Social media are a new playing field in which food policy is discussed and shaped. With the help of these media, critics have got together in an informal movement pitched against the food industry, observes communication scientist Tim Stevens.
According to the doctoral researcher in the Strategic Communication chair group, little research has been done on the role of social media in the agrofood sector. In the social media, mass communication meets one-to-one communication between friends and kindred spirits. This means that social media not only spread news, but also form the basis for social networks and policy influencing.
Social media play a key role, for example, in the media hypes around food scandals such as the horsemeat scandal. On social media these kinds of issues tend to be reduced to a conflict between mainstream and organic farming, in which the scandal feeds mistrust of the food industry. Because the food industry is not very transparent, critics in the social media have plenty of chance to spread their ideas, which then get magnified in ‘echo chambers’, says Stevens in his thesis Current Opinion in Environmental Sustainability.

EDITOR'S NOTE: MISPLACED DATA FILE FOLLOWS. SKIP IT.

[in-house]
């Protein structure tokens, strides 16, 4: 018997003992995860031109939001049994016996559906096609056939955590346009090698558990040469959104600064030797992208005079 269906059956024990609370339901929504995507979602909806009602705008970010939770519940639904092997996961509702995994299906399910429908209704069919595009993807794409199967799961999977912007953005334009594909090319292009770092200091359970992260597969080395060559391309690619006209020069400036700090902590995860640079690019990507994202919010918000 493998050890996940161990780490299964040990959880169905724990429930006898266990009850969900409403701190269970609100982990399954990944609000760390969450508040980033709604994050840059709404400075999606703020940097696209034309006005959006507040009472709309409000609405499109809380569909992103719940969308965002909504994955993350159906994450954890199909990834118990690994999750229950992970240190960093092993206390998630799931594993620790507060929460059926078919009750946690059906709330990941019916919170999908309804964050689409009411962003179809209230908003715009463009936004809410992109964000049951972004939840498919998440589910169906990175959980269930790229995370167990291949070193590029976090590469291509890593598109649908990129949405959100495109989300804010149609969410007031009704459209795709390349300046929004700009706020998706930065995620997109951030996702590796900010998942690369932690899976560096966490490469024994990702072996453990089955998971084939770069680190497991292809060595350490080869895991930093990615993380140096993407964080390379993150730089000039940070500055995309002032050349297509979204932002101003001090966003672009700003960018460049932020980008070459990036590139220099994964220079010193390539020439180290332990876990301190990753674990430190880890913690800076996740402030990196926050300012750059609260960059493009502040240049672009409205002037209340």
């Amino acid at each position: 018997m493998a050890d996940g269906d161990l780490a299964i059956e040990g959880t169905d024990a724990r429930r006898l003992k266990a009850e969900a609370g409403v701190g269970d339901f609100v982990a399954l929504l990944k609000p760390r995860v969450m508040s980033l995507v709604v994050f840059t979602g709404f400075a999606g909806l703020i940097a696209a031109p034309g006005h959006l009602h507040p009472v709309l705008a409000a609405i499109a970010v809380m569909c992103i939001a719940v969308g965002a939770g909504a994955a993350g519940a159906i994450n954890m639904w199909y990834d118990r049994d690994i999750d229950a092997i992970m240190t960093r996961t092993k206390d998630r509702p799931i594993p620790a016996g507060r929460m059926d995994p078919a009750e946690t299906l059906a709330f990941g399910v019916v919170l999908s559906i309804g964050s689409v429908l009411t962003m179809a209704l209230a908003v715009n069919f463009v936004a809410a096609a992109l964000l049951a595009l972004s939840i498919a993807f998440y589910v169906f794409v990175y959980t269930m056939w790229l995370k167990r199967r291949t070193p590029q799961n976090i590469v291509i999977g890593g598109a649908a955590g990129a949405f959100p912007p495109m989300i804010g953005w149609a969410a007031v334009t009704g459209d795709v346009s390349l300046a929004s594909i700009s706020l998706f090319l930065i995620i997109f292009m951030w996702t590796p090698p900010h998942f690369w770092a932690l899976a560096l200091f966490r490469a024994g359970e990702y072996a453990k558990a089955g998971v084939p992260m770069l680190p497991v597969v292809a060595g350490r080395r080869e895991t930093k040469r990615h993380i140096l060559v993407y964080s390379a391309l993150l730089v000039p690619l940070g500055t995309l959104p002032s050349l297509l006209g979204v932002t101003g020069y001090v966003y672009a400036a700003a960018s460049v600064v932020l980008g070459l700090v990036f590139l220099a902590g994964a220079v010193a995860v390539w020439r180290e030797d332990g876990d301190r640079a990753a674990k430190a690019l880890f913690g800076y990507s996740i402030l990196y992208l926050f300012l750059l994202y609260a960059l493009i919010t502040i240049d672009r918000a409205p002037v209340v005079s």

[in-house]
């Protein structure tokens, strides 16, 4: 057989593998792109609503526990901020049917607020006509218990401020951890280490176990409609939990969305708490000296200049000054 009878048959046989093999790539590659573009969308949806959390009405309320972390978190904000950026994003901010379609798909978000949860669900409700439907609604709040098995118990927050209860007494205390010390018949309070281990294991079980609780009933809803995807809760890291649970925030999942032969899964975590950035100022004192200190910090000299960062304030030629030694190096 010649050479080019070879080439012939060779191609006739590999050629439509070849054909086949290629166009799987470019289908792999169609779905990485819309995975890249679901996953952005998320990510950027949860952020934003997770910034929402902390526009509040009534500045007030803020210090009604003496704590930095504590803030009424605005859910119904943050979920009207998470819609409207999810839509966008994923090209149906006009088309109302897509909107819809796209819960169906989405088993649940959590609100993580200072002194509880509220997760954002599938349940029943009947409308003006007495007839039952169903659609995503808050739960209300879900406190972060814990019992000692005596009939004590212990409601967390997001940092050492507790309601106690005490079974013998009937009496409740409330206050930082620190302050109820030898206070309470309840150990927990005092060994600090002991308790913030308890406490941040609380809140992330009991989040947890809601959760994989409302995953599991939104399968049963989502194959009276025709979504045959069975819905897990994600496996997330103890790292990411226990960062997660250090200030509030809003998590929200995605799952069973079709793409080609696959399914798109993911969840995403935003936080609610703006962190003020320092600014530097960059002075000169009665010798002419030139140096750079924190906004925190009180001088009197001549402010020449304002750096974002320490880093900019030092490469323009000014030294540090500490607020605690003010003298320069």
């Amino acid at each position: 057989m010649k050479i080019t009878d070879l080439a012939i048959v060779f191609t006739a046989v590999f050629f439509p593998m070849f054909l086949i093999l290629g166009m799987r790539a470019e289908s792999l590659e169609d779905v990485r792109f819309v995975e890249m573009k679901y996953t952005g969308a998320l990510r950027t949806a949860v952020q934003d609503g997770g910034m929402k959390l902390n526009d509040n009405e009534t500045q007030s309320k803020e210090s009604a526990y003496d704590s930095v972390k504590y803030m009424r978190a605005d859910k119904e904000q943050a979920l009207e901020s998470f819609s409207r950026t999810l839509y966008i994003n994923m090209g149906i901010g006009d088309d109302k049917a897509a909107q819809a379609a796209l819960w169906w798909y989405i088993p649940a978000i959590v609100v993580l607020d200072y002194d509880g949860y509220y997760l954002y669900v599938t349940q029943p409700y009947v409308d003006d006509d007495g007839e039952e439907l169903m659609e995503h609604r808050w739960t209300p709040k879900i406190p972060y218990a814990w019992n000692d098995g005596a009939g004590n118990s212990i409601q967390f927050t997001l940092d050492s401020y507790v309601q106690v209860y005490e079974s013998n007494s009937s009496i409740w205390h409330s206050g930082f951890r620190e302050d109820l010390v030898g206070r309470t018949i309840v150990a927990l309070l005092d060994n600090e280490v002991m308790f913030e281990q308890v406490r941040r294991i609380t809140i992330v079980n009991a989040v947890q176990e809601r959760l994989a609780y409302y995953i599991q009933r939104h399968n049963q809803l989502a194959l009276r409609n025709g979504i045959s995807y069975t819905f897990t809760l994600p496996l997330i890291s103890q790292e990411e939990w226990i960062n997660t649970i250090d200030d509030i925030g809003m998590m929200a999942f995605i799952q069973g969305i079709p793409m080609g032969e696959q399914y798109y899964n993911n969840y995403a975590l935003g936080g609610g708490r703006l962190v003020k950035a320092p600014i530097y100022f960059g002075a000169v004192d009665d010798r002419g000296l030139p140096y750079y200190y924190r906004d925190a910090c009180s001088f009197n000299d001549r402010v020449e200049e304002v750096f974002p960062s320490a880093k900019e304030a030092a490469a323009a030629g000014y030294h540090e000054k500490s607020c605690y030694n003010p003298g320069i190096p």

Social media also influence food policy indirectly. An informal food protest movement has grown up: a network of people who campaign internationally. Their interests and ideologies are diverse, says Stevens, but they find a common enemy in ‘the’ food industry. This food-related movement can influence mainstream communication and policy development through hypes and framing. The food industry is aware of that danger, notes Stevens. In 2008, for instance, Monsanto doubled the size of its communications department, particularly the social media team.